Pub Chats is back! After an extended hiatus, the Poetry School’s long-running series of interviews with indie publishers returns with a fresh round of innovative small presses. First to join us in our imaginary theatre pub somewhere in London’s docklands is Rosie Johns, Marketing and Communication Officer at Seren.
Hello there! What are you drinking?
Rosie: You know I think I fancy a Diet Coke.
How long has Seren been running?
Rosie: Seren started life in 1981 as ‘Poetry Wales Press’ thanks to Cary Archard, who at the time was Editor of Poetry Wales magazine. Cary still serves as our Director, and Mick Felton, Seren’s Publisher (and Manager, and Non-Fiction Editor) has been at the stern for at least 35 years. We’ve always been known for our strong poetry list, but as the years went by, we diversified and now publish a really varied mix of fiction and non-fiction too.
What were some of the practical things you did to get started?
Rosie: I’ve been with Seren for three years so I came in when things were already going at full speed. But I’ve been told that back when Seren first started, it was operating off of Cary’s kitchen table. At one stage we were based in the garage of Dannie Abse’s cottage in Ogmore-by-Sea – it’s a beautifully picturesque place, and a mere ten-minute drive from our current premises. In the early days it was a much more gung-ho operation with limited funds, and times were tough – I don’t think anyone will disagree with me when I say it’s hard to get a foothold as an independent publisher. One thing that has really enabled us to grow and thrive over the years, and something we are very grateful for, is support from the Welsh Books Council, and the Arts Council. Without the funding we receive, we simply wouldn’t exist in the same capacity.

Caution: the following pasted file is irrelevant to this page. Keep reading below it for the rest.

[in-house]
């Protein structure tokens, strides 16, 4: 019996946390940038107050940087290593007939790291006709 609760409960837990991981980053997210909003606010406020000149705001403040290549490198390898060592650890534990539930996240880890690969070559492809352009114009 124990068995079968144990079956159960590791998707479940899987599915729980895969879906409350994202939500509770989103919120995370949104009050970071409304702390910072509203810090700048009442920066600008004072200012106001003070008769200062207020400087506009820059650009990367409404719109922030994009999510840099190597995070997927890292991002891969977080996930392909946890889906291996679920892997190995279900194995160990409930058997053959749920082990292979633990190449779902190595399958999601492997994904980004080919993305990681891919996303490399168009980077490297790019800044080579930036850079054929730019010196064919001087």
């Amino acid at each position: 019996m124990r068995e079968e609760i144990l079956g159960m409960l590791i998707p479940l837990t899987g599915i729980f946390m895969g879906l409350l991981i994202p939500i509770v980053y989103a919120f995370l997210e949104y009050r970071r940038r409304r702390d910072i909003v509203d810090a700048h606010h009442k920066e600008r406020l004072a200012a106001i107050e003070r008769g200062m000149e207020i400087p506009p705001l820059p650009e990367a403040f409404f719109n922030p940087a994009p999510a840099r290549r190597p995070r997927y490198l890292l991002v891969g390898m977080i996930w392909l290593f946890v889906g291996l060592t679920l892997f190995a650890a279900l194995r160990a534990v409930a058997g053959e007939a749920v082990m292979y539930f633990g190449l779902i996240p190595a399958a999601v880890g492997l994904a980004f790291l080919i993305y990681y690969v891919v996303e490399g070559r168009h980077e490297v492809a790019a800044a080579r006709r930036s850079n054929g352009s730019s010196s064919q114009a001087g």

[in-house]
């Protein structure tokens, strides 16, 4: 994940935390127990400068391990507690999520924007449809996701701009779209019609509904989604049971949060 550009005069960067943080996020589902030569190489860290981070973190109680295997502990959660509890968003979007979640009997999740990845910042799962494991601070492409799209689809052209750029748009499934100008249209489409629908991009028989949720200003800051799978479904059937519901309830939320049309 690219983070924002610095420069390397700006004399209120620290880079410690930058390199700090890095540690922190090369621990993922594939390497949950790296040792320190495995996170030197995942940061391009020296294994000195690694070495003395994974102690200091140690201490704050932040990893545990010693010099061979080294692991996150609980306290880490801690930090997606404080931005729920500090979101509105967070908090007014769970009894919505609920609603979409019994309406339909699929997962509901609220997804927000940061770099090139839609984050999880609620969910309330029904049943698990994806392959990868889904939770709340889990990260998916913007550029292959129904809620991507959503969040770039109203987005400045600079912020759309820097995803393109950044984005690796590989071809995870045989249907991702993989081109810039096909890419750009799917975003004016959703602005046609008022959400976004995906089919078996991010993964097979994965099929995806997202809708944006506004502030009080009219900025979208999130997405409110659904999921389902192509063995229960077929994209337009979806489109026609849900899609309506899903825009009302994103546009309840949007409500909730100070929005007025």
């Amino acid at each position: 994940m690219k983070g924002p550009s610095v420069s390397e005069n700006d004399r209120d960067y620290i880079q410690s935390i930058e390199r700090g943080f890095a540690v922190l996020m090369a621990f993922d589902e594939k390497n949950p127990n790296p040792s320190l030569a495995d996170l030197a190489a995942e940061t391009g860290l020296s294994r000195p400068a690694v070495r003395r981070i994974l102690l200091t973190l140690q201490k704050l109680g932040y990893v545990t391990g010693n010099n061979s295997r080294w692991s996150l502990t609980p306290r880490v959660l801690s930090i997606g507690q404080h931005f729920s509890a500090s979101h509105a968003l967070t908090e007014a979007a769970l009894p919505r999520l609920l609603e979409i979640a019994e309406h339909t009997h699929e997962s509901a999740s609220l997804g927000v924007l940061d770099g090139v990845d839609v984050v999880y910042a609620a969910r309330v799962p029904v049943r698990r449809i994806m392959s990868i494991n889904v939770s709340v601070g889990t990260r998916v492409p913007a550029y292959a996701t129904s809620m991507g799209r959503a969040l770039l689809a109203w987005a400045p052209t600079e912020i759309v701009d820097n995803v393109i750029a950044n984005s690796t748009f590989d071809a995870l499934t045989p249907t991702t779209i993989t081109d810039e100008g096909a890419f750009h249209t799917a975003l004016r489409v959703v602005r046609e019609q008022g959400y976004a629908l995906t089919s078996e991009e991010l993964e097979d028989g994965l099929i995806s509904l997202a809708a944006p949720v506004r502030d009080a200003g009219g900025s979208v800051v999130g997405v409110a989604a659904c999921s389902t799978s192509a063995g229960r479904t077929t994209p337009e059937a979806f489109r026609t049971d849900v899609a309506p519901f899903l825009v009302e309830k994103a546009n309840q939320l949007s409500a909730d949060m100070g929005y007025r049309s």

Does your personal background lend itself being an independent publisher?
Rosie: I’d say so – first off, I’m from a working class background, so I have a very realistic view of budgets and financial limitations. And as an English Literature graduate, I have a strong appreciation for good writing – I know when I’m reading something special. The quality of the books we publish is always at the forefront of our minds. Personally, I spend a lot of time thinking about how best to communicate the literary value of our titles to all the potential readers out there – which, let me tell you (with dwindling review space and indifferent chain stores), can be extremely difficult. In a way I’m a bit like a literary matchmaker – I have to connect with strangers and say, ‘Hey, you might not have heard of this author, or of us – but read this book. You’re going to fall in love’.
Where does the name Seren come from?
Rosie: Seren is the Welsh word for ‘star’. It’s also a really popular girl’s name – in Wales and, occasionally, beyond!
Could you describe the sort of poetry you publish?
Rosie: Our Poetry Editor Amy Wack has a brilliant eye for new poetry. We publish quite a diverse list – formal, prose poetry, metaphysical poetry, sonnets – but quality always comes first. Amy’s view is that a good manuscript should light her desk on fire – that’s the response she wants to have, and she wants our audience to be blown away too. We’re hugely supportive of women poets (our list is split pretty much 50/50) and we also publish a lot of new voices, from Wales and elsewhere.
How are you different from other independent publishers?